- Bonds: you’ll almost certainly have heard of bonds too. Bonds can be issued by companies or states. In contrast to shares, with bonds you generally receive a fixed interest rate over a defined term. Bonds are also traded on the stock exchange and are subject to price fluctuations. These are generally less turbulent than with shares. Bonds are given ratings by rating agencies which indicate how secure bonds are. You can discover exactly how this works in the article “What are ratings?” More about bonds can be found in the article “An overview of the types of bonds”.
- Funds: with funds you invest in a wide range of securities at the same time. A fund is essentially a kitty into which lots of different investors put money – the contributions are managed by professional investment experts and invested in various securities. Funds are a good solution for diversifying your portfolio quickly and easily. Find out more about funds in the article “Individual securities versus funds – an overview of the differences”. The various types of funds available are explained in the article “What different types of funds are available?”
- Exchange traded funds (ETF) are a special form of fund. They are traded on the stock exchange and usually track an index (such as the SMI or Dow Jones). In contrast to traditional funds, ETFs do not have fund managers. Details on ETFs can be found in the article “What are ETFs and how do they work?”
Retirement planning – your first financial investment
It’s a case of “the earlier, the better” as far as retirement planning is concerned. This is not just because it’s generally wise to plan for the future as early as possible, but also because you can get much more out of your retirement capital if you start making pillar 3a contributions at an early stage. You’ll not only reduce your tax bill – as you can deduct the maximum amount from your taxes each year – but you’ll also receive interest and compound interest on your retirement capital.
Retirement funds, which can be coupled with your retirement savings account 3a, offer even greater potential returns – a range of retirement funds with varying share components are available depending on the investor profile. You can generate greater returns on your retirement capital with a retirement fund than from a traditional retirement account. The long-term investment horizon is particularly advantageous: the longer you keep your investment, the more positive the impact on return, generally speaking – this is another good reason to address the issue of retirement planning and retirement funds as early as possible.
If you opt for a retirement fund from PostFinance, you can invest money from your pillar 3a account in the funds and vice versa at any time without incurring any fees.
Our experts also provide advice on retirement planning in the video interview.
Four tips for your retirement capital
Tip 1: Pay into your pillar 3a as early as possible and as much as you can afford
Even though retirement planning may seem boring, it’s worthwhile paying in as much as you can afford and as early as possible.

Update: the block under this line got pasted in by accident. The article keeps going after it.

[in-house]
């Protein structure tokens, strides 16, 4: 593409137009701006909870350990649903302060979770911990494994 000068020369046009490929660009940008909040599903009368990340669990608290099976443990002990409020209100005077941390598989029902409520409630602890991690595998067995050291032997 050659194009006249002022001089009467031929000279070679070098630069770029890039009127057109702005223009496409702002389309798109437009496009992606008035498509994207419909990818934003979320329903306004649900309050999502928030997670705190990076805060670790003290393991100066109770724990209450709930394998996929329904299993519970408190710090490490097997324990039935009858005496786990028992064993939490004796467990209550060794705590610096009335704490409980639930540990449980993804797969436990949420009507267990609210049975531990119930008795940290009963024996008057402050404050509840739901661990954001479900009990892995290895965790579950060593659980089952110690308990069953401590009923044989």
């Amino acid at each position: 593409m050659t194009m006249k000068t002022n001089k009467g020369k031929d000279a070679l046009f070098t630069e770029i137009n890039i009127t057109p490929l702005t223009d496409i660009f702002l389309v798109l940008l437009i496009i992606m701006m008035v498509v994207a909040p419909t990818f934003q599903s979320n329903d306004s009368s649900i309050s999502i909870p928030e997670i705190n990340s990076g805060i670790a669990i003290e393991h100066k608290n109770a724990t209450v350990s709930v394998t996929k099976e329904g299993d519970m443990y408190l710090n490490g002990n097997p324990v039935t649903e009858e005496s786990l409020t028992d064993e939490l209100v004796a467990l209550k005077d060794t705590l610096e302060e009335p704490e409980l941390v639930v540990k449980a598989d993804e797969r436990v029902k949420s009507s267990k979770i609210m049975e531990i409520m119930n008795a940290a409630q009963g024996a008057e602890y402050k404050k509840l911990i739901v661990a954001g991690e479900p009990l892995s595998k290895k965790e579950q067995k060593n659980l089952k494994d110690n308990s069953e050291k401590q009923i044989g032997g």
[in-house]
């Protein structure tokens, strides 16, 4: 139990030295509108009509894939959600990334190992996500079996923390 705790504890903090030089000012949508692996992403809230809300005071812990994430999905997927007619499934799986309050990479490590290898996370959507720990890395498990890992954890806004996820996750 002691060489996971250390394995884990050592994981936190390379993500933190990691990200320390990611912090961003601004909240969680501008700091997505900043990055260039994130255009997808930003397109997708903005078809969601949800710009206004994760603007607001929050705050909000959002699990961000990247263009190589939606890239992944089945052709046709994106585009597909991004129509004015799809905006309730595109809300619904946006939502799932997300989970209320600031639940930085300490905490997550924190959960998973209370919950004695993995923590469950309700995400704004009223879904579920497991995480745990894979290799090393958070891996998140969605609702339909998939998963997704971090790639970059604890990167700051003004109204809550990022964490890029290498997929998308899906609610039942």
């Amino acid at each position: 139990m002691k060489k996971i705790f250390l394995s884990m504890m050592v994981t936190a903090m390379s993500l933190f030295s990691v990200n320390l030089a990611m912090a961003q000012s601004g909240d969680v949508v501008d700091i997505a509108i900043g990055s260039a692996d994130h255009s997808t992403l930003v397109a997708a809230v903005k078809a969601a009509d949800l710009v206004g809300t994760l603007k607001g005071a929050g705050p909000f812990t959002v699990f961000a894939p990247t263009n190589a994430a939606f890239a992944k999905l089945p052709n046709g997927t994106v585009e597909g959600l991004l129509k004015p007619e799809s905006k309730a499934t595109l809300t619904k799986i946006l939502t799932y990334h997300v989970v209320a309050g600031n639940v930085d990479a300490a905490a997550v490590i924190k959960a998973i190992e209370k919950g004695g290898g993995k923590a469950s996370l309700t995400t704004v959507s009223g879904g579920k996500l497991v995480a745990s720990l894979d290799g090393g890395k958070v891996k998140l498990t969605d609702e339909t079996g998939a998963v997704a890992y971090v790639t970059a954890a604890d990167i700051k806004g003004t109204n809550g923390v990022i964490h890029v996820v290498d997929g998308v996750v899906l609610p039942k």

Tip 2: Open several pillar 3a accounts and have your money paid out in staggered instalment
You can only take advantage of staggered payouts and optimize your tax liability if you have several retirement savings accounts 3a.
Tip 3: Invest in a retirement fund and get more from your retirement capital
The return from retirement funds is much higher than the interest income on the retirement savings account 3a – this means it may well be worth investing your retirement capital in a fund. You can find out more on this topic in the article “Retirement savings account 3a versus retirement funds – how to get more from your retirement planning”.
Tip 4: Avoid any contribution gaps
Long periods abroad, short stints of work with many different employers, accidents and illness – contribution gaps can soon appear, resulting in a reduction in old-age and surviving dependants insurance pension. Your pension is reduced by at least 2.3% for every missing year of contributions. That’s why it’s vitally important that you always pay your contributions, even if you’re abroad or not in work. You can find out how to close contribution gaps at The link will open in a new window ch.ch.
Four tips on avoiding investment mistakes
Tip 1: Sleep on your financial investment decisions – don’t rush into anything
Don’t make rash investments – even it they appear fantastic at first glance. Reflect on which investments are the best option for you, obtain advice and take your time deciding on an investment after speaking to your advisor.
Tip 2: Don’t be taken in by short-term hype
There are always investment trends which everyone seems to be following. In the 1990s it was tech companies, in the 2000s US real estate products, and today perhaps crypto-currencies. So even if investments in much-hyped areas may seem tempting and promise high return, it’s worth exploring them in depth and not simply jumping on the bandwagon. It’s generally advisable to stick to your investment strategy long-term, instead of putting everything into a new trend.
Tip 3: Don’t put all your money on one horse
What’s true of horse racing also applies on the stock market: putting all your capital into one company or sector can be risky. Diversify your investments as widely as possible. You can find out how it works in the article “Diversification – why you shouldn’t put all your eggs in one basket”.
Tip 4: Review your budget regularly
Have you worked out a budget and your saving and investment contributions? That’s great! You should still review your budget regularly to allow for any changes in your day-to-day life. This will enable you to continually identify potential savings or ways of spending your money more wisely.
Financial investment is not as difficult as many people might think – you can increase your assets smartly with some knowledge and a small amount of starting capital or by investing from CHF 20 a month. Want to learn more about investing? Under “Investing – in simple terms”, you’ll find articles that explain the world of investment in a clear and easily understandable way, covering everything from shares to compound interest.